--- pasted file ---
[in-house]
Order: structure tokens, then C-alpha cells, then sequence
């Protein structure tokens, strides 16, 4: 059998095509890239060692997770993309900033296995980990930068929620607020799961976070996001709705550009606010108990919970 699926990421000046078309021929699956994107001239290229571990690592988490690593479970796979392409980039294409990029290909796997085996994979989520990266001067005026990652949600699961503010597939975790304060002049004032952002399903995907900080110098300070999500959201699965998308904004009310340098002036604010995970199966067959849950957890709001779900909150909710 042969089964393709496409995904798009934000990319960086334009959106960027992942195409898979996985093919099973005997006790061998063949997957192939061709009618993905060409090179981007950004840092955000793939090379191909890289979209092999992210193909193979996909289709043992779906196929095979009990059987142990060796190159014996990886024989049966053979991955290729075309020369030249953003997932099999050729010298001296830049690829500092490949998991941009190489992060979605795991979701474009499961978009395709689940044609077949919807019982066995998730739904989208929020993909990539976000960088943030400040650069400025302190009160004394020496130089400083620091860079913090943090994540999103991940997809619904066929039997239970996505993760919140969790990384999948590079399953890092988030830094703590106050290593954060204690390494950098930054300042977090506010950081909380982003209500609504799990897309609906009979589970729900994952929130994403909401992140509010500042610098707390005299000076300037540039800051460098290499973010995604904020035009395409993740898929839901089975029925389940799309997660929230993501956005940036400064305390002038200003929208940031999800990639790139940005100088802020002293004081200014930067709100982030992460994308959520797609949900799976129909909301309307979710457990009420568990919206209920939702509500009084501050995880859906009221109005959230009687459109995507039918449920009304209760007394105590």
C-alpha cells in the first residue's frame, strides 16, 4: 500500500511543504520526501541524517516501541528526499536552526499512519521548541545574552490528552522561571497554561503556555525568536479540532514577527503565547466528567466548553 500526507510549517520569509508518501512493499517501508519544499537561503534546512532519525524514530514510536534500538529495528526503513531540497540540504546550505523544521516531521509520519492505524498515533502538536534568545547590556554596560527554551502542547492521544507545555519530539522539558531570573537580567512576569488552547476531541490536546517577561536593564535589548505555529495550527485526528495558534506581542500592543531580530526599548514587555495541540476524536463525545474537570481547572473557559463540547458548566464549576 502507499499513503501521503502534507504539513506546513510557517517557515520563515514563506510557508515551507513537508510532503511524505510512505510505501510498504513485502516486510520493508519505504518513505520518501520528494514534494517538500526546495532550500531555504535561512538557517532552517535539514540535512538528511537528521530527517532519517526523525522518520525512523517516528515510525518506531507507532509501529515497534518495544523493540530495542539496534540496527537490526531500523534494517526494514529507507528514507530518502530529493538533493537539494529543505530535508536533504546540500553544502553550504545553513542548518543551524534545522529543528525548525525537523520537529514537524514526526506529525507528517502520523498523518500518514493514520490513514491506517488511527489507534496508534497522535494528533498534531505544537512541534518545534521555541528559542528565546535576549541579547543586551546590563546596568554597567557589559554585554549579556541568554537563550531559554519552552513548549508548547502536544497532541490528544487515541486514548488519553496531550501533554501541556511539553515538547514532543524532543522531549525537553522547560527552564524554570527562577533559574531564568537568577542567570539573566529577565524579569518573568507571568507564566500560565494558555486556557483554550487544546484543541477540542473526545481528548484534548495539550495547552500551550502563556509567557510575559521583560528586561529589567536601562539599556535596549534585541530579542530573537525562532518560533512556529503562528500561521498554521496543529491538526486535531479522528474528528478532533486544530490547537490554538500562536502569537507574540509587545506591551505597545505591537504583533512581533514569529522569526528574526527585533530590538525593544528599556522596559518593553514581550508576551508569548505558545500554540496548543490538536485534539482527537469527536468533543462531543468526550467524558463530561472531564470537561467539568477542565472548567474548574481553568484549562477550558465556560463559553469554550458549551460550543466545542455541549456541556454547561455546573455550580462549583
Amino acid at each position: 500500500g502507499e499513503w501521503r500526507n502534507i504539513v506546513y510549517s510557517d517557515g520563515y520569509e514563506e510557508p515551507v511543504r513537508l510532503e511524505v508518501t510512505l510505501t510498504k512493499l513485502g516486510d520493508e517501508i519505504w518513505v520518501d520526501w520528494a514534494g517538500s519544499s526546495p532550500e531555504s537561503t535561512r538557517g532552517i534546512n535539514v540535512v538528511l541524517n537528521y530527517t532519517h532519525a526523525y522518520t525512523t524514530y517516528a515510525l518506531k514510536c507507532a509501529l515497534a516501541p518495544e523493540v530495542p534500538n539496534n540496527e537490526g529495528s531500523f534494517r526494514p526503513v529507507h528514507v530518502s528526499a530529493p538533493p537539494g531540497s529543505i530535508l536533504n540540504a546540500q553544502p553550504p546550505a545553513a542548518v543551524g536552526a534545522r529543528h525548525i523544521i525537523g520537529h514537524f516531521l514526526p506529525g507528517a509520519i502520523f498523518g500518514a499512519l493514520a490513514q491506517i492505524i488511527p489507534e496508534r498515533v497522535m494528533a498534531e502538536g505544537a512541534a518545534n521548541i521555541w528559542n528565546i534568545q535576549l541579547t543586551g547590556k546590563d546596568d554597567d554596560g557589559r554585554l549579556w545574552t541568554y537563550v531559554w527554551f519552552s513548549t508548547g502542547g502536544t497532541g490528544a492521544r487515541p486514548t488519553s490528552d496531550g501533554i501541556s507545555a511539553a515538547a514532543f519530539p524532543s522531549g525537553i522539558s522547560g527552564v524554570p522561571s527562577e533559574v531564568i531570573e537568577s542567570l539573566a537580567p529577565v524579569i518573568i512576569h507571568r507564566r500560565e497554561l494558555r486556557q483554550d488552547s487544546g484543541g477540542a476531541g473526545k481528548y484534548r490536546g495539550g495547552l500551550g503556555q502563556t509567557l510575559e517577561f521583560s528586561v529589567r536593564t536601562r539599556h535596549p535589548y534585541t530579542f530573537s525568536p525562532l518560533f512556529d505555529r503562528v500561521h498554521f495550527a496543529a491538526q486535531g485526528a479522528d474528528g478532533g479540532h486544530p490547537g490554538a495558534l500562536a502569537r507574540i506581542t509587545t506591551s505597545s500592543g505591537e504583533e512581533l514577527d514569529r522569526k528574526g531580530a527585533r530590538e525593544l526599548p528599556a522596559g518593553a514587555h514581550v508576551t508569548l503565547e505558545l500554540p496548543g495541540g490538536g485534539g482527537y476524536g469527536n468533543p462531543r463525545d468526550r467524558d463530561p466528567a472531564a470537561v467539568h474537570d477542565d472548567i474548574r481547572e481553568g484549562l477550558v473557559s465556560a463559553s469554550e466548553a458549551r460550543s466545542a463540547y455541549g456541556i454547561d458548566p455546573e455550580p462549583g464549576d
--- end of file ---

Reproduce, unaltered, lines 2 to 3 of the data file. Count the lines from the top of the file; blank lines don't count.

Order: structure tokens, then C-alpha cells, then sequence
């Protein structure tokens, strides 16, 4: 059998095509890239060692997770993309900033296995980990930068929620607020799961976070996001709705550009606010108990919970 699926990421000046078309021929699956994107001239290229571990690592988490690593479970796979392409980039294409990029290909796997085996994979989520990266001067005026990652949600699961503010597939975790304060002049004032952002399903995907900080110098300070999500959201699965998308904004009310340098002036604010995970199966067959849950957890709001779900909150909710 042969089964393709496409995904798009934000990319960086334009959106960027992942195409898979996985093919099973005997006790061998063949997957192939061709009618993905060409090179981007950004840092955000793939090379191909890289979209092999992210193909193979996909289709043992779906196929095979009990059987142990060796190159014996990886024989049966053979991955290729075309020369030249953003997932099999050729010298001296830049690829500092490949998991941009190489992060979605795991979701474009499961978009395709689940044609077949919807019982066995998730739904989208929020993909990539976000960088943030400040650069400025302190009160004394020496130089400083620091860079913090943090994540999103991940997809619904066929039997239970996505993760919140969790990384999948590079399953890092988030830094703590106050290593954060204690390494950098930054300042977090506010950081909380982003209500609504799990897309609906009979589970729900994952929130994403909401992140509010500042610098707390005299000076300037540039800051460098290499973010995604904020035009395409993740898929839901089975029925389940799309997660929230993501956005940036400064305390002038200003929208940031999800990639790139940005100088802020002293004081200014930067709100982030992460994308959520797609949900799976129909909301309307979710457990009420568990919206209920939702509500009084501050995880859906009221109005959230009687459109995507039918449920009304209760007394105590």